Harris and Mr. Fleming was anything more than that of co-workers. The only allegation in
the Complaint with respect to the relationship between Mr. Harris and Mr. Fleming is that
they served as crew members on train P05P214. (ECF No. 1 ¶ 11.) Nothing about this
allegation—or any other allegation in the Complaint—permits the reasonable inference that,
like the plaintiff in Thompson, the relationship between Mr. Harris and Mr. Fleming was such
that Mr. Harris was terminated to hurt and/or punish Mr. Fleming. See Thompson, 562 U.S. at
178 (concluding that “[h]urting [the plaintiff] was the unlawful act by which the employer
punished [his fiancée]”). See Mackall v. Colvin, No. ELH-12-1153, 2015 WL 412922, at *24 (D.
Md. Jan. 29, 2015) (explaining that the plaintiff’s associational retaliation claim fails, in part,
because the plaintiff “does not allege any facts to establish that she and [a third-party who
engaged in protected activity] were anything more than ‘mere acquaintances’ or co-workers”
of the same race and who shared “the same chain of supervisors”); Gibbs v. Norfolk So. Ry. Co.,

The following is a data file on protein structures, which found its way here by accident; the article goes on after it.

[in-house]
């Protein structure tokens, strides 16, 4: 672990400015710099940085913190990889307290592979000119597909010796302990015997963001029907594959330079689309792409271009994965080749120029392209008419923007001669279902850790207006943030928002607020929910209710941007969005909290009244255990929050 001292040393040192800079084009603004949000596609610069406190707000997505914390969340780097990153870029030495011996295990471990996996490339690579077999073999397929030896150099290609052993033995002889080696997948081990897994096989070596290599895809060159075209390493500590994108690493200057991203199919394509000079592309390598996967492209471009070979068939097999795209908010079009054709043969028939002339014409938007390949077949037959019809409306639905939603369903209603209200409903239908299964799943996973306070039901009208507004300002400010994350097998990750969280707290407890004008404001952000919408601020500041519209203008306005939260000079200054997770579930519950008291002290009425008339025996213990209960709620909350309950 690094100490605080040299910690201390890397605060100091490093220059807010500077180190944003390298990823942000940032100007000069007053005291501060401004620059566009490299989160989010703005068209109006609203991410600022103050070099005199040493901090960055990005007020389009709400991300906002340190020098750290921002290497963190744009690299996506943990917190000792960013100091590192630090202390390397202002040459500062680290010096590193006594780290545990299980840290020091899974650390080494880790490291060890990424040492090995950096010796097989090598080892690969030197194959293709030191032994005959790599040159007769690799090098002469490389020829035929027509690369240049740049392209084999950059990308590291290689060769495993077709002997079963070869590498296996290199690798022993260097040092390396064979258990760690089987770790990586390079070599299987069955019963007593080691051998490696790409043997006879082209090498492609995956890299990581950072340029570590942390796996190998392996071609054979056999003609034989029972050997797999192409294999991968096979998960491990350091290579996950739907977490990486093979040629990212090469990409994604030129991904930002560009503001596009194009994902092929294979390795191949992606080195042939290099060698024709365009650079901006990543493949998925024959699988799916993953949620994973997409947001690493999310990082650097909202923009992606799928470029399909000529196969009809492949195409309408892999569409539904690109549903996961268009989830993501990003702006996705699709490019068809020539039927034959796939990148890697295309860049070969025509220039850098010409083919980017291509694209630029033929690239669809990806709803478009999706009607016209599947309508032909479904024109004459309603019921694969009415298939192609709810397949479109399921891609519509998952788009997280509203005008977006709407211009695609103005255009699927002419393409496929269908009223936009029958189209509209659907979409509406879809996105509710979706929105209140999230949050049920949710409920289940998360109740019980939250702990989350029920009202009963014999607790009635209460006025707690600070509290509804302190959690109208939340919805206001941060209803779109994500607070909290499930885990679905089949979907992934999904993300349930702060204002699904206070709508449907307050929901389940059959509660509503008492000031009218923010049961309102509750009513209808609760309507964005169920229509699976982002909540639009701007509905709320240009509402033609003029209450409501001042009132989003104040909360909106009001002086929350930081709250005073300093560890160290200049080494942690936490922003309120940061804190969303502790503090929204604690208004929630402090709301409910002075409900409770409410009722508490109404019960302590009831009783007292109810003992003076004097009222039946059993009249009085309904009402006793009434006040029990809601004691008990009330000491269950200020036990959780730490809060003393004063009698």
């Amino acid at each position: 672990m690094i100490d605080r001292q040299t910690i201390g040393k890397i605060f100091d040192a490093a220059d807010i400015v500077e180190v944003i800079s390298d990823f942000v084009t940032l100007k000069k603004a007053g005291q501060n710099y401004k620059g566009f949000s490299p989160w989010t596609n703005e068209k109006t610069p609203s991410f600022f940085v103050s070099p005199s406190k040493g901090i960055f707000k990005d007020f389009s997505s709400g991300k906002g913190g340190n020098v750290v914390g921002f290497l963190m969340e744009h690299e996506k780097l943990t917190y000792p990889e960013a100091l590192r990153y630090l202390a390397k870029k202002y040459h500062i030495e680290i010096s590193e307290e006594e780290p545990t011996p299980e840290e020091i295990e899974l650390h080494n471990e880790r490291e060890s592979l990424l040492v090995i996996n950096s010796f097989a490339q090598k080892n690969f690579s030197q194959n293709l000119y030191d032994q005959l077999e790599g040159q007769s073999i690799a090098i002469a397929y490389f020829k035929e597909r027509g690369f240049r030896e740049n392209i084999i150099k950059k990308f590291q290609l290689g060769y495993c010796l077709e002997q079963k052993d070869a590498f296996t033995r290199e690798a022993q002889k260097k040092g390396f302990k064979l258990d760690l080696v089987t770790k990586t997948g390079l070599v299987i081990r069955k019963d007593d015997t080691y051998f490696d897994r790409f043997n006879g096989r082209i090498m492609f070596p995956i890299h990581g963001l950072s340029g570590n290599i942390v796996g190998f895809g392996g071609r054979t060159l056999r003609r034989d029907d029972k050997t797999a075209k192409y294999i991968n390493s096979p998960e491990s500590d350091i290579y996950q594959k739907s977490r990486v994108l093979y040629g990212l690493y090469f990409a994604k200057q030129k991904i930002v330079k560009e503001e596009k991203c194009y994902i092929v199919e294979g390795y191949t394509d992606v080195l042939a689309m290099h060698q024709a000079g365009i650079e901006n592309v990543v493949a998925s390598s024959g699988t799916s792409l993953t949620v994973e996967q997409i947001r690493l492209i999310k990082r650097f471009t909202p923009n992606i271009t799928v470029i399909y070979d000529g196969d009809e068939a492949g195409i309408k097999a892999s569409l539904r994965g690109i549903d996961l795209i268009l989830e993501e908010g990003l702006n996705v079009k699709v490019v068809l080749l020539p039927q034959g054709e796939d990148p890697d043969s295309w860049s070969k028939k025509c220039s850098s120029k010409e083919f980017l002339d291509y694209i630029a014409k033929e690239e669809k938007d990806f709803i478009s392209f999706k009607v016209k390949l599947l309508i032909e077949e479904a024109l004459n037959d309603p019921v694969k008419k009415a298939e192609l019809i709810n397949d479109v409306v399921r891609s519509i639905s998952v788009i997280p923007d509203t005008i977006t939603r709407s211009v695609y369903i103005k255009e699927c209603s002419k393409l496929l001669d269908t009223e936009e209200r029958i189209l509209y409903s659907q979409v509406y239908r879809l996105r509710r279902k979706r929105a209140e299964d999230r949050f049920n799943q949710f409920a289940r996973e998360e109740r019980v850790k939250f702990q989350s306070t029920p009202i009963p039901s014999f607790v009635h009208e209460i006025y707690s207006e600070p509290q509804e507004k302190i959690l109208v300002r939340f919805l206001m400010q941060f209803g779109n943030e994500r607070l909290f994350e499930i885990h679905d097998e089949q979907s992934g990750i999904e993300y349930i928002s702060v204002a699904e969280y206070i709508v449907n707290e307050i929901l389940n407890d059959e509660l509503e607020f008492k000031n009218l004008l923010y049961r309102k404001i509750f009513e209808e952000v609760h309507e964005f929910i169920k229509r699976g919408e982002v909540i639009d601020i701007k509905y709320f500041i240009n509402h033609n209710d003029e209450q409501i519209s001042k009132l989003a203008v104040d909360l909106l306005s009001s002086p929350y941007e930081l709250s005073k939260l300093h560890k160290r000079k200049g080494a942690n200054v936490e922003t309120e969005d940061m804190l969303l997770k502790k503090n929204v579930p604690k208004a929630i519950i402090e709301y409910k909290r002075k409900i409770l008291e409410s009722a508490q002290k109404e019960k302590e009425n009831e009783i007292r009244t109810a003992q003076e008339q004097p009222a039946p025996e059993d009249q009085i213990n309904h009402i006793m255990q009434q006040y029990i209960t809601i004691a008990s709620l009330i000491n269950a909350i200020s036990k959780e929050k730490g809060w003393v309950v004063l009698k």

No. 3:14-cv-587-DJH, 2015 WL 4273208, at *5 (W.D. Ky. July 14, 2015) (noting that, with
respect to plaintiffs’ associational retaliation claim, plaintiffs “offer no facts to suggest that the
relationship between them was such that [defendant] would have sought to punish one by
firing the other”). Nor are there any allegations from which the Court can reasonably infer
that, like in Thompson, Mr. Harris’ termination would dissuade a co-worker from engaging in
protected activity. See Thompson, 562 U.S. at 174 (“We think it obvious that a reasonable worker
might be dissuaded from engaging in protected activity if she knew that her fiance [sic] would
Thus, accepting Mr. Harris’ well-pled factual allegations as true and drawing all
reasonable inferences in his favor, the Court concludes that Mr. Harris has failed to state a
cognizable claim of associational retaliation under Title VII. The Court will, therefore, grant
Defendants’ motion, and the claims alleged by Mr. Harris in the Complaint will be dismissed
For the reasons stated herein, the Court enters the following:
IT IS THEREFORE ORDERED that Defendants’ Motion to Dismiss, (ECF No. 7),
is GRANTED, and the claims alleged by Plaintiff Mark W. Harris are DISMISSED WITH
This, the 31st day of March, 2018.
/s/ Loretta C. Biggs
United States District Judge